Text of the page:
New York Comic-Con caters to those of every genre of geekdom. Horror fans were not left out this year as Joe Bob Briggs, Greg Nicotero, and Sam Zimmerman were there Thursday to represent Shudder at their panel previewing upcoming shows on the streaming service. Horror fans have known the name Joe Bob Briggs for many years. I first encountered him while watching cable TV at my grandparents’ house on the Briggs-hosted MonsterVision on TNT, after a run on The Movie Channel. Specializing in exploitation and B-level horror films and using his infamous rating system of “Drive-in Totals” (Blood, Breasts, and Beasts), Briggs became a staple with horror fans anywhere. Earlier this year, Shudder and parent company AMC brought him back to do one last all-nighter, “Joe Bob’s Last Drive-In.” The event was so popular it literally broke Shudder and after going viral, Briggs was asked back for more specials later this year. We had a chance to speak with Briggs at NYCC on Thursday afternoon during a press roundtable.
Briggs engaged in an interesting back and forth about politics in movies and what’s a “liberal” or “conservative” film.
Joe Bob Briggs: Do you think liberals hated Dirty Harry? Did liberals hate Death Wish? I mean those were two of the most right-wing movies, they were about guns and law and order and everyone in the country went to see them. You got to do them well.
Geeks of Doom: Do you think it’s harder though today in this political climate? They remade Death Wish this year and it was a flop.
Joe Bob Briggs: Well, maybe they just got the wrong guy, or the script wasn’t subtle enough. I would think a Death Wish remake would be a hit. Would you consider Shaft a “liberal” movie? I mean it has liberal sentiments in it. I think people like sex and violence and if that bothers them, they call it romance and adventure and then suddenly it’s a “liberal” movie. But every great movie has sex and violence. I think guys that try to make either “liberal” or “conservative” movies for their intended audiences, those are the ones that really stink.
What truly resonated was Briggs’s unabashed love of the horror genre and his disdain for those who don’t have proper respect for it. He mentioned how “you can always tell” when films are done by directors who don’t respect the material.
He told a really funny story about Roger Corman and described how Corman knew the ins and outs of every facet of making exploitation horror including how many women you needed and how many sex scenes there needed to be. He also said that he told Corman to move into Asian-style kung fu action films and that lead to the career of Don the Dragon Wilson.
Onto Shudder, someone asked about Briggs’s return to hosting and the amazing fan response that broke the internet.
Joe Bob Briggs: It’s been wonderful. Ever since I left TNT, every year someone has come to me from a network and asked if I wanted to do a new show and I always say ‘Yes’ and nothing ever comes of it. In the Fall of 2017, I got approached by the two guys who did this show, Matt Manjourides and Austin Jennings, and they came to me and asked if I wanted to do this show and I said what I always said, ‘Yes’. About a month later, we were meeting with Shudder and planning a show. I asked what they had in mind and they said they were fans of MonsterVision and I said we could do that format again, but it’ll be the third time and they never get away with doing the same thing three different times on TV. So the idea became to recreate MonsterVision, which was itself a recreation of Drive-In Theater, on the TMC. I know how to do that, but it’s been off the air for 17 years, I don’t know if you can just do this again. But that’s what they wanted, and we had almost money. We filmed in New Jersey in the same studio they do Ink Masters. So no I didn’t think it would be as big as it was. I thought it would be a nostalgia thing and we’d do it one time. I was surprised when it became a thing. And believe me, I appreciated all that attention because I had moved on to another career. I never stopped doing things with exploitation films, and I’d show up at conventions but nothing was full time. So it was interesting to me and what else was interesting were the number of people who weren’t really old enough to watch, definitely not the first show and barely the second show but they watched it on YouTube! Some were YouTube collectors. It was interesting how YouTube could transfer something from one generation to the next.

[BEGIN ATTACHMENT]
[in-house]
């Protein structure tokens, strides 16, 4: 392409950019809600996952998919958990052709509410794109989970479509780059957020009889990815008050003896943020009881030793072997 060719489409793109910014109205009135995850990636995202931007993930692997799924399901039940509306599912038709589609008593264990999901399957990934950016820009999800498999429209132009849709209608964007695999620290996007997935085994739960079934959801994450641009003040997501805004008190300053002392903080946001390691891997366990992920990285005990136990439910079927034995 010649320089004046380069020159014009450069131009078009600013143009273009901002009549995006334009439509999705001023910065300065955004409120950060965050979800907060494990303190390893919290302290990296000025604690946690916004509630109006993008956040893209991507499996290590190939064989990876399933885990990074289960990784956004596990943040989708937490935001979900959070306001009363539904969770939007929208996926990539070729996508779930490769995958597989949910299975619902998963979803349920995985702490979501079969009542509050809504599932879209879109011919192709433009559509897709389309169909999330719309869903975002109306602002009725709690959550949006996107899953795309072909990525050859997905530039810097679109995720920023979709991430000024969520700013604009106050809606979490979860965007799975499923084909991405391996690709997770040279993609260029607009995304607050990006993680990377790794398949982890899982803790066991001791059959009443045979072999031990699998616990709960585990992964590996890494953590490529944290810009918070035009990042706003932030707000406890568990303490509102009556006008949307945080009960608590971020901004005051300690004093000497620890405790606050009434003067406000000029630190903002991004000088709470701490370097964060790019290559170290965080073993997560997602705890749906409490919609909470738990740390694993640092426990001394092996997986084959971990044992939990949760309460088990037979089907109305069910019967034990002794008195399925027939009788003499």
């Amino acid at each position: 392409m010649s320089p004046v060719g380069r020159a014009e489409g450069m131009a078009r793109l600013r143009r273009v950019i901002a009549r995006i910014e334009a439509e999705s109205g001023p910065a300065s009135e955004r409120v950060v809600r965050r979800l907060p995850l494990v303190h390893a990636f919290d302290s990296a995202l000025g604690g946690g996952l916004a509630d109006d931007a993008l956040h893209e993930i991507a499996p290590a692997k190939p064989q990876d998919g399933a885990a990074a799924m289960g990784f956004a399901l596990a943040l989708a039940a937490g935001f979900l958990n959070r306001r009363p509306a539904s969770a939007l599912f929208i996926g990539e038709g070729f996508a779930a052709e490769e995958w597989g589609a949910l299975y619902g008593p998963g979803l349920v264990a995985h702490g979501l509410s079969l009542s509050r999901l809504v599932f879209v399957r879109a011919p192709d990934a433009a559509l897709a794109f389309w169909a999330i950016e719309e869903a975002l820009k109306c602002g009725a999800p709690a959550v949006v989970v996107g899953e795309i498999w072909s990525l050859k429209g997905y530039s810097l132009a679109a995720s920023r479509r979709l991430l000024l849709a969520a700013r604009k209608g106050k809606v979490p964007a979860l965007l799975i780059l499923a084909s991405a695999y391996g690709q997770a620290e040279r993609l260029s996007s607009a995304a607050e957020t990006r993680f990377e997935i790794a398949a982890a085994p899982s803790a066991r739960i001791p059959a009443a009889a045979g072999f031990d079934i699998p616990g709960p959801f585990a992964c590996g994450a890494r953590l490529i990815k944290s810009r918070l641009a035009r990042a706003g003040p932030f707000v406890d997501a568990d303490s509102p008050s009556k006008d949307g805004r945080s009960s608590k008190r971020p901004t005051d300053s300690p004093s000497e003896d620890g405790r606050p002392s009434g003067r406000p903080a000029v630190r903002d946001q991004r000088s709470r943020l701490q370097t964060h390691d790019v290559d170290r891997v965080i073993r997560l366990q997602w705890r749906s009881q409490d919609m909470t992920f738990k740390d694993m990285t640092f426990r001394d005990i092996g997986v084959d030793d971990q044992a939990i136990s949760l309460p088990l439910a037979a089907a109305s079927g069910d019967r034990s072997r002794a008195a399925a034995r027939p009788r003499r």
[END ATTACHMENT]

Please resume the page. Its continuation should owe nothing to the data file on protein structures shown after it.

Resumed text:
Geeks of Doom: You’ve worked in horror and exploitation for so long, do you find it weird that it seems the world is catching up a bit? If I told you 25 years ago that a movie about a woman having sex with a fish monster wins Best Picture, you wouldn’t believe me.
Joe Bob Briggs: Well, it was the year for that, wasn’t it? I got this book in the mail about two months ago and it was an entire treatment of I Spit on Your Grave written by a professor published by Columbia University Press. I Spit on Your Grave was considered beneath contempt for even the New York Post. So that’s how much the landscape has changed. To the point where sometimes they take the movies too seriously and these websites that do the deep dives into horror history and deconstruct modern horror, they adapt academic terminology to these films and they’re going too far and turning apples into oranges. They’re making these exaggerated claims for these movies, especially the older ones. These movies made in the ’80s that never got released are suddenly “forgotten gems” or “neglected masterpieces.”
Briggs was truly awesome, and the panel gave updates and previews about Shudder’s upcoming Creepshow series. Briggs will be back on Shudder this Thanksgiving with The Dinners of Death on Thursday, November 22nd, and then for Christmas on December 21st with A Very Joe Bob Christmas.
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